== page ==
Math 2 example statements

by Joe Zeng Jul 7 2016 updated Jul 7 2016

If you can read these formulas, you're in Math 2!

If you're at a Math 2 level, you'll probably be familiar with most or all of these sentences and formulas, or you would be able to understand what they meant on a surface level if you were to look them up.

The [-quadratic_formula] states that the roots of every quadratic expression $~$ax^2 + bx + c$~$ are equal to $~$\displaystyle \frac{-b \pm \sqrt{b^2 - 4ac}}{2a}$~$. The expression under the Square root, $~$b^2 - 4ac$~$, is called the [-discriminant], and determines how many roots there are in the equation.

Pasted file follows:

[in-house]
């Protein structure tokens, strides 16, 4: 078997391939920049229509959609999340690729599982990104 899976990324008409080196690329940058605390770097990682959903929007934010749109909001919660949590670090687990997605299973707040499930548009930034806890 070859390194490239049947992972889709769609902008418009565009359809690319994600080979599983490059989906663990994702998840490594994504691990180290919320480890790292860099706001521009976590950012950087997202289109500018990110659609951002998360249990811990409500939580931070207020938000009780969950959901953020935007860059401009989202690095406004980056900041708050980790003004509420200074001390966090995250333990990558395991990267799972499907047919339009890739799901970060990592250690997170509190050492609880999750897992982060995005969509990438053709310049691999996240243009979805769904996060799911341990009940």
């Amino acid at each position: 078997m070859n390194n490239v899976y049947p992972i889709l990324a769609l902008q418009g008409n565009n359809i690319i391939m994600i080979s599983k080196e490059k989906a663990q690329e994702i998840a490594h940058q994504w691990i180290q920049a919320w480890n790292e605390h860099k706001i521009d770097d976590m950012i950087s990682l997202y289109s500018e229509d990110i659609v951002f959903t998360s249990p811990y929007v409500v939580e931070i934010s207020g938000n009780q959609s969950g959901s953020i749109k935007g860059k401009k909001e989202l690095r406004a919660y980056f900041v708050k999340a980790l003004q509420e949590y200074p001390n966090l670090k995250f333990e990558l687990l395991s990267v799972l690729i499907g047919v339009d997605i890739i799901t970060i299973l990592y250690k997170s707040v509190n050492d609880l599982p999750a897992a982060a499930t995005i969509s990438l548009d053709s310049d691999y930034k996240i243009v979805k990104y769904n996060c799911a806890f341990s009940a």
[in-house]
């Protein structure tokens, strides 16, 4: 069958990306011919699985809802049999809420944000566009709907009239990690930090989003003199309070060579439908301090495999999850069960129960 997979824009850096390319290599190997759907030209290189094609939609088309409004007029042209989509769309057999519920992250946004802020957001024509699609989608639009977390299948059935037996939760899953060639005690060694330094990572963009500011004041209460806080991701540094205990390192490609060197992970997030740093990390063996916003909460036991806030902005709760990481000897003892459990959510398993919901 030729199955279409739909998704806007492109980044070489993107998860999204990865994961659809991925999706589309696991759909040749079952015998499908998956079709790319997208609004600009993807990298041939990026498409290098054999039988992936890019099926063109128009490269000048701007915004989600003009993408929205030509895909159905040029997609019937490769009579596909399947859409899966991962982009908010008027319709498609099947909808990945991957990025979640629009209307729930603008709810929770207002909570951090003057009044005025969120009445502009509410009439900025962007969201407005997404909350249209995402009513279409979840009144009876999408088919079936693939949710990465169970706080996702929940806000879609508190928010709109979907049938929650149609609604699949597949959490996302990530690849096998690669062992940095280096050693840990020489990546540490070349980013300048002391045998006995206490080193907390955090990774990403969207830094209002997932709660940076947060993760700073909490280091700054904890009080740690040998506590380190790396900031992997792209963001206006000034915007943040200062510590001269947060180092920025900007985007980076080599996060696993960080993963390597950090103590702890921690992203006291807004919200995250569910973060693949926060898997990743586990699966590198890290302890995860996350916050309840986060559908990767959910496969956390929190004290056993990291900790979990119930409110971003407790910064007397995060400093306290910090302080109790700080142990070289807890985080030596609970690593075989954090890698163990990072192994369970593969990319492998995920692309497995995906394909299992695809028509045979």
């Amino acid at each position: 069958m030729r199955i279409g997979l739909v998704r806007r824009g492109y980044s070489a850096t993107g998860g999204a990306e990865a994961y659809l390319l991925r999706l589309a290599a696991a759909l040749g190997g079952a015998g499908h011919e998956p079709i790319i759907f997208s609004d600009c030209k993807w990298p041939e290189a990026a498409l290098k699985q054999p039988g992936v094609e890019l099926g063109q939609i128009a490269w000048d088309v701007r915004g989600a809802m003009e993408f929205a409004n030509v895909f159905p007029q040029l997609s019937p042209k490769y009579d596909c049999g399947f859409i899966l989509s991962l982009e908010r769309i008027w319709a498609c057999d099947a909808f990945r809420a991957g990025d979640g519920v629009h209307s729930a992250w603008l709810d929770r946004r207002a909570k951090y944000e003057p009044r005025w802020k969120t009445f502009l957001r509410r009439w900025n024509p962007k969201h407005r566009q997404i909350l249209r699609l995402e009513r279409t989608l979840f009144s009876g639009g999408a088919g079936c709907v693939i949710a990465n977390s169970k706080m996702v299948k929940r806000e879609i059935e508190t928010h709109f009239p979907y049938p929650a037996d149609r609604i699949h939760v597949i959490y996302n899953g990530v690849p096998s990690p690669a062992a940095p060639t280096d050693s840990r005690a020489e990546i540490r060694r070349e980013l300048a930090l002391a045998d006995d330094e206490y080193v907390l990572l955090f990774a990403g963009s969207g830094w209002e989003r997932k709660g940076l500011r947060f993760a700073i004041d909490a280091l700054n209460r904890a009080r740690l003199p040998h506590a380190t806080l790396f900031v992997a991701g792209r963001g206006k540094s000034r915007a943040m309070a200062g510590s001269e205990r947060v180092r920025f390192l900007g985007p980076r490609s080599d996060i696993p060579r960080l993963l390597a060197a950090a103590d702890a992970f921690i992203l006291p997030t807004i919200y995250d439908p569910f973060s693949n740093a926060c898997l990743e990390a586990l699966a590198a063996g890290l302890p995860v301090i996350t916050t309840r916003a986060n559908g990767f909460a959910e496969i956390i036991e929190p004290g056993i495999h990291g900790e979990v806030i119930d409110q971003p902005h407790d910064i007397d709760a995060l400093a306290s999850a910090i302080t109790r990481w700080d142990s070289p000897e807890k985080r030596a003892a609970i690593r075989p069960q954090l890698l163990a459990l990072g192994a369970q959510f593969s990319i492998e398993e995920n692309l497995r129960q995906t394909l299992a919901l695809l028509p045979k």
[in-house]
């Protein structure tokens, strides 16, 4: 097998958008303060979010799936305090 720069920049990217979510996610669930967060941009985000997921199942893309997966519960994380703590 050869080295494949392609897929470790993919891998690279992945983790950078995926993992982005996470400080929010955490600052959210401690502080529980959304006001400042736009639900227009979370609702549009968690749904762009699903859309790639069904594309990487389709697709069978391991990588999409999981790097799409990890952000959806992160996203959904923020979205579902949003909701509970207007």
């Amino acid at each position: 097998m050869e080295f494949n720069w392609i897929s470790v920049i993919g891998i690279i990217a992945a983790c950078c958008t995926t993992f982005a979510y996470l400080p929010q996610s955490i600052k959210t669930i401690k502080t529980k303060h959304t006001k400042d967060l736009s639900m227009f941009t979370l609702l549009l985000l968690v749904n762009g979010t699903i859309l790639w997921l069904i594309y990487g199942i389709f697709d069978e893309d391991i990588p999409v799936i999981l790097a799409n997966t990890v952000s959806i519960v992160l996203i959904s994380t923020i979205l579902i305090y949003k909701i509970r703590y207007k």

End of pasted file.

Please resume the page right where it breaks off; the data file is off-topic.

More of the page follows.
The imaginary number $~$i$~$ is defined as the primary root of the quadratic equation $~$x^2 + 1 = 0$~$.

To solve the system of linear equations $~$\begin{matrix}ax + by = c \\ dx + ey = f\end{matrix}$~$ for $~$x$~$ and $~$y$~$, the value of $~$x$~$ can be computed as $~$\displaystyle \frac{bf - ce}{bd - ae}$~$.

The [-power_rule] in calculus states that $~$\frac{d}{dx} x^n = nx^{n-1}$~$.

All the solutions to the equation $~$m^n = n^m$~$ where $~$m < n$~$ are of the form $~$m = (1 + \frac 1x)^x$~$ and $~$n = (1 + \frac 1x)^{x+1}$~$, where $~$x$~$ is any positive real number.